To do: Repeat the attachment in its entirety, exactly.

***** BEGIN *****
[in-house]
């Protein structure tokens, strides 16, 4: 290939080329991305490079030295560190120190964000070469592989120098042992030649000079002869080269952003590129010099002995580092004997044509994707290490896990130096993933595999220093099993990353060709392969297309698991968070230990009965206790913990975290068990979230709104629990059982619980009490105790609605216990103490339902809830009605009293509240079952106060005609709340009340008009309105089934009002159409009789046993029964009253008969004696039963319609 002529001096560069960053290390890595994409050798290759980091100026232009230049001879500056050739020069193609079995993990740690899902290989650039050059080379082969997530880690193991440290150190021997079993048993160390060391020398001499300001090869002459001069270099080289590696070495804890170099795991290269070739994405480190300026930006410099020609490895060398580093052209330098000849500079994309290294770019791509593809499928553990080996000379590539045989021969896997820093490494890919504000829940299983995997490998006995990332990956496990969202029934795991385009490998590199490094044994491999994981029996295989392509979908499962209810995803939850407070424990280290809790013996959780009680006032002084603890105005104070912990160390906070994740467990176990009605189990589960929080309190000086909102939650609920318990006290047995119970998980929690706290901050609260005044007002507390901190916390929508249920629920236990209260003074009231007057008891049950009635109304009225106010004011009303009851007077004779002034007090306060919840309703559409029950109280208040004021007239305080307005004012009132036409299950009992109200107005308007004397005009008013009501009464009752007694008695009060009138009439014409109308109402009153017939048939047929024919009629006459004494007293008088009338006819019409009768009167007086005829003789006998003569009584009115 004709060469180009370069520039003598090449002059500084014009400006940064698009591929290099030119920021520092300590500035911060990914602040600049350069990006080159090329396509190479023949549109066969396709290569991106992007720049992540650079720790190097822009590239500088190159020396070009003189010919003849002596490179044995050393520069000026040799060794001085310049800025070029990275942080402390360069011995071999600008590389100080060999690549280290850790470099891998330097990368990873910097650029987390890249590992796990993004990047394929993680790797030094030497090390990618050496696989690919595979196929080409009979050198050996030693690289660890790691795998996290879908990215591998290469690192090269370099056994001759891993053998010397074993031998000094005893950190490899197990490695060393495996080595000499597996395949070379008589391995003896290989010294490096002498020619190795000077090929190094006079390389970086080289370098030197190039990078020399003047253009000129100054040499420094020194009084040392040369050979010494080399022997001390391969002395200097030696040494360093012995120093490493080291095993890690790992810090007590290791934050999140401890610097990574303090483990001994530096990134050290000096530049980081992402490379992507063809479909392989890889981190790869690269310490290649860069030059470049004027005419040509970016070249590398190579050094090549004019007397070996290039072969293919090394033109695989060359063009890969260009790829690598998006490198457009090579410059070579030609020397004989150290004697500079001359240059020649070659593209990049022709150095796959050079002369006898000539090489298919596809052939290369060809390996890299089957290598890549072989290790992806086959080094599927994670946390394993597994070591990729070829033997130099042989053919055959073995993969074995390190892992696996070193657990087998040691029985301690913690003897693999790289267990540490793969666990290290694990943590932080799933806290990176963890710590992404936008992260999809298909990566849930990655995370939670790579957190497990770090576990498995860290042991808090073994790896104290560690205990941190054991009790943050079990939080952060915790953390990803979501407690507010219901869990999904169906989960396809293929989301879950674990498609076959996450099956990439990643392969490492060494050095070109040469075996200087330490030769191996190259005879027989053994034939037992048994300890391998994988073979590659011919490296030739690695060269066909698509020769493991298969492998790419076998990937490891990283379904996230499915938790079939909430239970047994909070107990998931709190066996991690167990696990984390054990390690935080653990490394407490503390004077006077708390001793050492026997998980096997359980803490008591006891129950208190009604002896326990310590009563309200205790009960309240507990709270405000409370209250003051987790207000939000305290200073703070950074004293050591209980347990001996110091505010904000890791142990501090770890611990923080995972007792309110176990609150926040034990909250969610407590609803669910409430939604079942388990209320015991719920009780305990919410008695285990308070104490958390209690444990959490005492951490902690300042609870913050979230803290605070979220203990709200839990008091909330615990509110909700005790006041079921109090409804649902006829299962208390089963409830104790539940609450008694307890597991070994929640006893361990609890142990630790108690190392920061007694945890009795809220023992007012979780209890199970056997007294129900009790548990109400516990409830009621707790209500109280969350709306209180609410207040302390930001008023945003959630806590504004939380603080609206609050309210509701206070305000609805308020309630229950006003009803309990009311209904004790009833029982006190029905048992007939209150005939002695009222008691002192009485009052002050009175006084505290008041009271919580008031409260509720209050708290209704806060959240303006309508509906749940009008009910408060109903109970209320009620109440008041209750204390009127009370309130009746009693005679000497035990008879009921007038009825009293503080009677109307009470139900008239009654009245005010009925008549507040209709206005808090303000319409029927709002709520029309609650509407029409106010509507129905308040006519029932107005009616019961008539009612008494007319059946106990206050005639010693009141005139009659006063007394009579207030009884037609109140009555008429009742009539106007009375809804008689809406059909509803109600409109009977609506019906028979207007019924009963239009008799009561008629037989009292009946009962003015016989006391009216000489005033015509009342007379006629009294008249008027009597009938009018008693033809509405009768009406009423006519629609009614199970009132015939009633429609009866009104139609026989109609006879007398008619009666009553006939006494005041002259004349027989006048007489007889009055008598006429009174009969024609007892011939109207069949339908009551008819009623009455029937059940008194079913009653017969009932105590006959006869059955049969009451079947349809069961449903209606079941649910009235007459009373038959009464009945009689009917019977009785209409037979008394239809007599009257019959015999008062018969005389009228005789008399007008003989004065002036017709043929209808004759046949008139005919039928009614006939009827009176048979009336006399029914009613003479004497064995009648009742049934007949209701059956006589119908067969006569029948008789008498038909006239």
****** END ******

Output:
[in-house]
């Protein structure tokens, strides 16, 4: 290939080329991305490079030295560190120190964000070469592989120098042992030649000079002869080269952003590129010099002995580092004997044509994707290490896990130096993933595999220093099993990353060709392969297309698991968070230990009965206790913990975290068990979230709104629990059982619980009490105790609605216990103490339902809830009605009293509240079952106060005609709340009340008009309105089934009002159409009789046993029964009253008969004696039963319609 002529001096560069960053290390890595994409050798290759980091100026232009230049001879500056050739020069193609079995993990740690899902290989650039050059080379082969997530880690193991440290150190021997079993048993160390060391020398001499300001090869002459001069270099080289590696070495804890170099795991290269070739994405480190300026930006410099020609490895060398580093052209330098000849500079994309290294770019791509593809499928553990080996000379590539045989021969896997820093490494890919504000829940299983995997490998006995990332990956496990969202029934795991385009490998590199490094044994491999994981029996295989392509979908499962209810995803939850407070424990280290809790013996959780009680006032002084603890105005104070912990160390906070994740467990176990009605189990589960929080309190000086909102939650609920318990006290047995119970998980929690706290901050609260005044007002507390901190916390929508249920629920236990209260003074009231007057008891049950009635109304009225106010004011009303009851007077004779002034007090306060919840309703559409029950109280208040004021007239305080307005004012009132036409299950009992109200107005308007004397005009008013009501009464009752007694008695009060009138009439014409109308109402009153017939048939047929024919009629006459004494007293008088009338006819019409009768009167007086005829003789006998003569009584009115 004709060469180009370069520039003598090449002059500084014009400006940064698009591929290099030119920021520092300590500035911060990914602040600049350069990006080159090329396509190479023949549109066969396709290569991106992007720049992540650079720790190097822009590239500088190159020396070009003189010919003849002596490179044995050393520069000026040799060794001085310049800025070029990275942080402390360069011995071999600008590389100080060999690549280290850790470099891998330097990368990873910097650029987390890249590992796990993004990047394929993680790797030094030497090390990618050496696989690919595979196929080409009979050198050996030693690289660890790691795998996290879908990215591998290469690192090269370099056994001759891993053998010397074993031998000094005893950190490899197990490695060393495996080595000499597996395949070379008589391995003896290989010294490096002498020619190795000077090929190094006079390389970086080289370098030197190039990078020399003047253009000129100054040499420094020194009084040392040369050979010494080399022997001390391969002395200097030696040494360093012995120093490493080291095993890690790992810090007590290791934050999140401890610097990574303090483990001994530096990134050290000096530049980081992402490379992507063809479909392989890889981190790869690269310490290649860069030059470049004027005419040509970016070249590398190579050094090549004019007397070996290039072969293919090394033109695989060359063009890969260009790829690598998006490198457009090579410059070579030609020397004989150290004697500079001359240059020649070659593209990049022709150095796959050079002369006898000539090489298919596809052939290369060809390996890299089957290598890549072989290790992806086959080094599927994670946390394993597994070591990729070829033997130099042989053919055959073995993969074995390190892992696996070193657990087998040691029985301690913690003897693999790289267990540490793969666990290290694990943590932080799933806290990176963890710590992404936008992260999809298909990566849930990655995370939670790579957190497990770090576990498995860290042991808090073994790896104290560690205990941190054991009790943050079990939080952060915790953390990803979501407690507010219901869990999904169906989960396809293929989301879950674990498609076959996450099956990439990643392969490492060494050095070109040469075996200087330490030769191996190259005879027989053994034939037992048994300890391998994988073979590659011919490296030739690695060269066909698509020769493991298969492998790419076998990937490891990283379904996230499915938790079939909430239970047994909070107990998931709190066996991690167990696990984390054990390690935080653990490394407490503390004077006077708390001793050492026997998980096997359980803490008591006891129950208190009604002896326990310590009563309200205790009960309240507990709270405000409370209250003051987790207000939000305290200073703070950074004293050591209980347990001996110091505010904000890791142990501090770890611990923080995972007792309110176990609150926040034990909250969610407590609803669910409430939604079942388990209320015991719920009780305990919410008695285990308070104490958390209690444990959490005492951490902690300042609870913050979230803290605070979220203990709200839990008091909330615990509110909700005790006041079921109090409804649902006829299962208390089963409830104790539940609450008694307890597991070994929640006893361990609890142990630790108690190392920061007694945890009795809220023992007012979780209890199970056997007294129900009790548990109400516990409830009621707790209500109280969350709306209180609410207040302390930001008023945003959630806590504004939380603080609206609050309210509701206070305000609805308020309630229950006003009803309990009311209904004790009833029982006190029905048992007939209150005939002695009222008691002192009485009052002050009175006084505290008041009271919580008031409260509720209050708290209704806060959240303006309508509906749940009008009910408060109903109970209320009620109440008041209750204390009127009370309130009746009693005679000497035990008879009921007038009825009293503080009677109307009470139900008239009654009245005010009925008549507040209709206005808090303000319409029927709002709520029309609650509407029409106010509507129905308040006519029932107005009616019961008539009612008494007319059946106990206050005639010693009141005139009659006063007394009579207030009884037609109140009555008429009742009539106007009375809804008689809406059909509803109600409109009977609506019906028979207007019924009963239009008799009561008629037989009292009946009962003015016989006391009216000489005033015509009342007379006629009294008249008027009597009938009018008693033809509405009768009406009423006519629609009614199970009132015939009633429609009866009104139609026989109609006879007398008619009666009553006939006494005041002259004349027989006048007489007889009055008598006429009174009969024609007892011939109207069949339908009551008819009623009455029937059940008194079913009653017969009932105590006959006869059955049969009451079947349809069961449903209606079941649910009235007459009373038959009464009945009689009917019977009785209409037979008394239809007599009257019959015999008062018969005389009228005789008399007008003989004065002036017709043929209808004759046949008139005919039928009614006939009827009176048979009336006399029914009613003479004497064995009648009742049934007949209701059956006589119908067969006569029948008789008498038909006239």